Alexander Hamilton is less concerned in Federalist Paper No. 11 with the philosophy of governance than with strategy. It comes down to a question of size:
...in a state of disunion... It would be in the power of the maritime nations, availing themselves of our universal impotence, to prescribe the conditions of our political existence...they would combine to embarrass our navigation...and confine us to a passive commerce.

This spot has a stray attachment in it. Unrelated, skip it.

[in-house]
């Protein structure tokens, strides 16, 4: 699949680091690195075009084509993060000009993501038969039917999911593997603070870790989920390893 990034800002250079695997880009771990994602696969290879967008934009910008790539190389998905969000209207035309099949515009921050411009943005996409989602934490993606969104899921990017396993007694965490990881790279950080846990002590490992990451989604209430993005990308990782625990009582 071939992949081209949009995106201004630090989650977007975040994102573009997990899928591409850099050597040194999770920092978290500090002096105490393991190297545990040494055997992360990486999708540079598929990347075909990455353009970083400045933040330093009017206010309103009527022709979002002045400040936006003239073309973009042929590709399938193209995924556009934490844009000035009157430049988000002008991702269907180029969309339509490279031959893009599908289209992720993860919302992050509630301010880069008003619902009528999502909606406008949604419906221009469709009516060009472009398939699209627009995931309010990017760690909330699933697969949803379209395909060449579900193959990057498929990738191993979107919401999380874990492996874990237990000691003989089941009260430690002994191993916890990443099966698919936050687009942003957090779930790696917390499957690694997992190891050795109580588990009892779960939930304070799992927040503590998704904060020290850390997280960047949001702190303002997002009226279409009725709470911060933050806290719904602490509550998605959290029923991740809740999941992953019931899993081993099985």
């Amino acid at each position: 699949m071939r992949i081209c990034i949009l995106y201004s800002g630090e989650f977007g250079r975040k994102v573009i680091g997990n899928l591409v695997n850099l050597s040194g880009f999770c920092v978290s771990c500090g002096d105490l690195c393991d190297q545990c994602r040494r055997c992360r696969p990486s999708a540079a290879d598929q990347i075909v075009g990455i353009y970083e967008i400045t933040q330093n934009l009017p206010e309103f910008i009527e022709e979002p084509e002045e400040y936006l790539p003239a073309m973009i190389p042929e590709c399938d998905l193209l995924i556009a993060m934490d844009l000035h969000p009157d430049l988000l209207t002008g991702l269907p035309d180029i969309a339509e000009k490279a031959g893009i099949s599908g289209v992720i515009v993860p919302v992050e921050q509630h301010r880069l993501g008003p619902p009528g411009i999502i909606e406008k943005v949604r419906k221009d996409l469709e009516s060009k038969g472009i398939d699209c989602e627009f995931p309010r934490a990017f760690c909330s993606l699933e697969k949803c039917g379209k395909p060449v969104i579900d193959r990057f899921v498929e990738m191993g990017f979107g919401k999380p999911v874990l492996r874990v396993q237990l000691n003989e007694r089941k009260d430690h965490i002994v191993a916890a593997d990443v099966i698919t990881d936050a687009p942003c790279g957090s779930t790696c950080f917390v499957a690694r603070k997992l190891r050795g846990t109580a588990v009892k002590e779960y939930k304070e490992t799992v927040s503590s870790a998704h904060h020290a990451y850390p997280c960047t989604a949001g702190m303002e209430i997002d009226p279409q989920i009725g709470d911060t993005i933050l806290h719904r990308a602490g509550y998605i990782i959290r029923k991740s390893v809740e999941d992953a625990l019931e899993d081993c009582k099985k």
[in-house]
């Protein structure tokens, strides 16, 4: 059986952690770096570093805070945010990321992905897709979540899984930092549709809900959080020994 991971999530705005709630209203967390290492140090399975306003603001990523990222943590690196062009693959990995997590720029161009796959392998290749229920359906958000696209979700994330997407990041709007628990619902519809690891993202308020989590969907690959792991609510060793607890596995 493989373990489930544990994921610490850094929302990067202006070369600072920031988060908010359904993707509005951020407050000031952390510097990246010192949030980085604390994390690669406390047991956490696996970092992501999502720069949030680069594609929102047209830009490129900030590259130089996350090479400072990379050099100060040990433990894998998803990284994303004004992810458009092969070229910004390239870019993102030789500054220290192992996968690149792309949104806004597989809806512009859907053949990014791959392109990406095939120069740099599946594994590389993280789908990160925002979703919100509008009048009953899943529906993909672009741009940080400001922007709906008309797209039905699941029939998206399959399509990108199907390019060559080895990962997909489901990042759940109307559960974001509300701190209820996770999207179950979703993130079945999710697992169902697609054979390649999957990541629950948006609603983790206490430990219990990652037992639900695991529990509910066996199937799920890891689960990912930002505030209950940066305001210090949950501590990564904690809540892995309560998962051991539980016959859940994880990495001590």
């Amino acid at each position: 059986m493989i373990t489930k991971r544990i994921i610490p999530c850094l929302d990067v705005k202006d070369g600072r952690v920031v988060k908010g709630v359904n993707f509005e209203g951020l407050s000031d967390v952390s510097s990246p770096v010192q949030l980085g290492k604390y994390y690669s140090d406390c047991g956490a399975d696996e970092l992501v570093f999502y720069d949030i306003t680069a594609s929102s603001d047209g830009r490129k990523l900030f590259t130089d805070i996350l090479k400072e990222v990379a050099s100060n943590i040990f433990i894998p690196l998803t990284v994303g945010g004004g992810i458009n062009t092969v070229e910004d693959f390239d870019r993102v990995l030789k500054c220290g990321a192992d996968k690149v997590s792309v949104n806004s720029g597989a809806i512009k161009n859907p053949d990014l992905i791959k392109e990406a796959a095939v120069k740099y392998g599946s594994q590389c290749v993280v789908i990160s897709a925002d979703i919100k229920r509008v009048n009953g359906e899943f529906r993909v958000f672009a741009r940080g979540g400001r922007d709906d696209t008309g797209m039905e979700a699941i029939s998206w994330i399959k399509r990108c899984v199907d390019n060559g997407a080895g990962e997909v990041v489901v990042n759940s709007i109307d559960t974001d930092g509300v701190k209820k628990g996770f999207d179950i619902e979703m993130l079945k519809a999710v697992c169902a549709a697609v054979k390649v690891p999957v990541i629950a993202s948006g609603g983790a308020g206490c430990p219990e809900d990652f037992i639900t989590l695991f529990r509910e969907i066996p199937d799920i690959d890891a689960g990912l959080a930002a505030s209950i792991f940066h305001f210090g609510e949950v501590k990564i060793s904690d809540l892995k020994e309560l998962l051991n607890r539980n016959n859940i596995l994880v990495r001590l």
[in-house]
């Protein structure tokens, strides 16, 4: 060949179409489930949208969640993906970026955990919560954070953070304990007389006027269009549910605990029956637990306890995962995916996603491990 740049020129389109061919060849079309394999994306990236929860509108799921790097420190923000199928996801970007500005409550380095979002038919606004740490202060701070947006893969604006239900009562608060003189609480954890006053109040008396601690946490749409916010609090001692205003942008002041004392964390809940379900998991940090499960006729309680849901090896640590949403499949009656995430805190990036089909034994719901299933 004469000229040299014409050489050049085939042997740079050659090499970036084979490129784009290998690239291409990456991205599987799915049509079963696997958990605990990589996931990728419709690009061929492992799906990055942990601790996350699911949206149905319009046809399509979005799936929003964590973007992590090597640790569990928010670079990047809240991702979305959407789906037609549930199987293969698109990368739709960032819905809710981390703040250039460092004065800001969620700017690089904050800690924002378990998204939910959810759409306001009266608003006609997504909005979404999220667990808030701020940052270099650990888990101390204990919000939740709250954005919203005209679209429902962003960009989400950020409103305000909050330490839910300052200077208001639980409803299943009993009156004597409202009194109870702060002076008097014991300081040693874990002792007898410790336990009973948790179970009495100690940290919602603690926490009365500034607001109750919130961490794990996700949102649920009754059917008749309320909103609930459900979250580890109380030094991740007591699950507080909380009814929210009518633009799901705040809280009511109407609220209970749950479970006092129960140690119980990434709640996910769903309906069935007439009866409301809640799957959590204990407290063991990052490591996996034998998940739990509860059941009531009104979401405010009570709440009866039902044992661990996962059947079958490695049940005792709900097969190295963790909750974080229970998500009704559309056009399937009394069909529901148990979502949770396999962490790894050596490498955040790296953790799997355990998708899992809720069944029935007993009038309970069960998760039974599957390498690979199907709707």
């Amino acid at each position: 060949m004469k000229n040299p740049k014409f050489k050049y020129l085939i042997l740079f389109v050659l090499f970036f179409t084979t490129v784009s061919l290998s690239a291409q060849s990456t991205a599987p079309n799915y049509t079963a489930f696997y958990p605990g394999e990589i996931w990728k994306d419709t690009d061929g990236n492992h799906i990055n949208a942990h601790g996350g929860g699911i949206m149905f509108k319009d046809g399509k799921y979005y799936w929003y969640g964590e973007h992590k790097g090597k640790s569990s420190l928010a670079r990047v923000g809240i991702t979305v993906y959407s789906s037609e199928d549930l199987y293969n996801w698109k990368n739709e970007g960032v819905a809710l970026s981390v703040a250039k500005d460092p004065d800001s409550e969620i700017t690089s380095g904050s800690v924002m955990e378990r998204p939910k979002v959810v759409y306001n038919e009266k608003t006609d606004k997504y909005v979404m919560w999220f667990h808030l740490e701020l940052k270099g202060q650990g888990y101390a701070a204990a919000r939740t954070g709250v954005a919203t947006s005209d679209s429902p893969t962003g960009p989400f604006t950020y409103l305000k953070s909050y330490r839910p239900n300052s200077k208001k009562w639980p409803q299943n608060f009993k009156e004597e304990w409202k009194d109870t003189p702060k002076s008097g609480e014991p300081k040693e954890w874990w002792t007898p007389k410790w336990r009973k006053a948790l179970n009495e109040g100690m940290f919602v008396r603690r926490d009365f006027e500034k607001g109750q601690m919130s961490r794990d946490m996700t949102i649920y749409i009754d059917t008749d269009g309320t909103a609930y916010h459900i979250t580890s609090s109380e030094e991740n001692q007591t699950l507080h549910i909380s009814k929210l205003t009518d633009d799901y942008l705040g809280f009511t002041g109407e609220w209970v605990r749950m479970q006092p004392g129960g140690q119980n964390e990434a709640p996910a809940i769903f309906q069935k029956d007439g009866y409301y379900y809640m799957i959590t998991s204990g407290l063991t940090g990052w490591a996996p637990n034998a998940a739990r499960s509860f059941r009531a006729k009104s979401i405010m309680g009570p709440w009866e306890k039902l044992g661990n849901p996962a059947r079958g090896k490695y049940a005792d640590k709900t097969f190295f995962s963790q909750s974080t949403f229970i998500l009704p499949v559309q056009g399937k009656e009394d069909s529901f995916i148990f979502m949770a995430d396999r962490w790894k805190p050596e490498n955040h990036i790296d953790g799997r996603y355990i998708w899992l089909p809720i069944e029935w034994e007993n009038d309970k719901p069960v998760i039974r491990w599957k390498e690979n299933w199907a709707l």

Hamilton has an eye to the future. In 1787 the America he spoke of consisted of 13 states occupying the eastern-most part of a much larger land mass. The balance of that land was colonized by Spain, France and Britain. It held tremendous untapped resources, had excellent access to the Atlantic Ocean, and useful interior waterways for transport, like the Ohio, Mississippi, St. Lawrence, and Great Lakes. Hamilton could see that the European colonizers were wary of potential threats by this upstart to their commercial and navigational domination. He could envision the potential for a union of states to become a prosperous player through trade.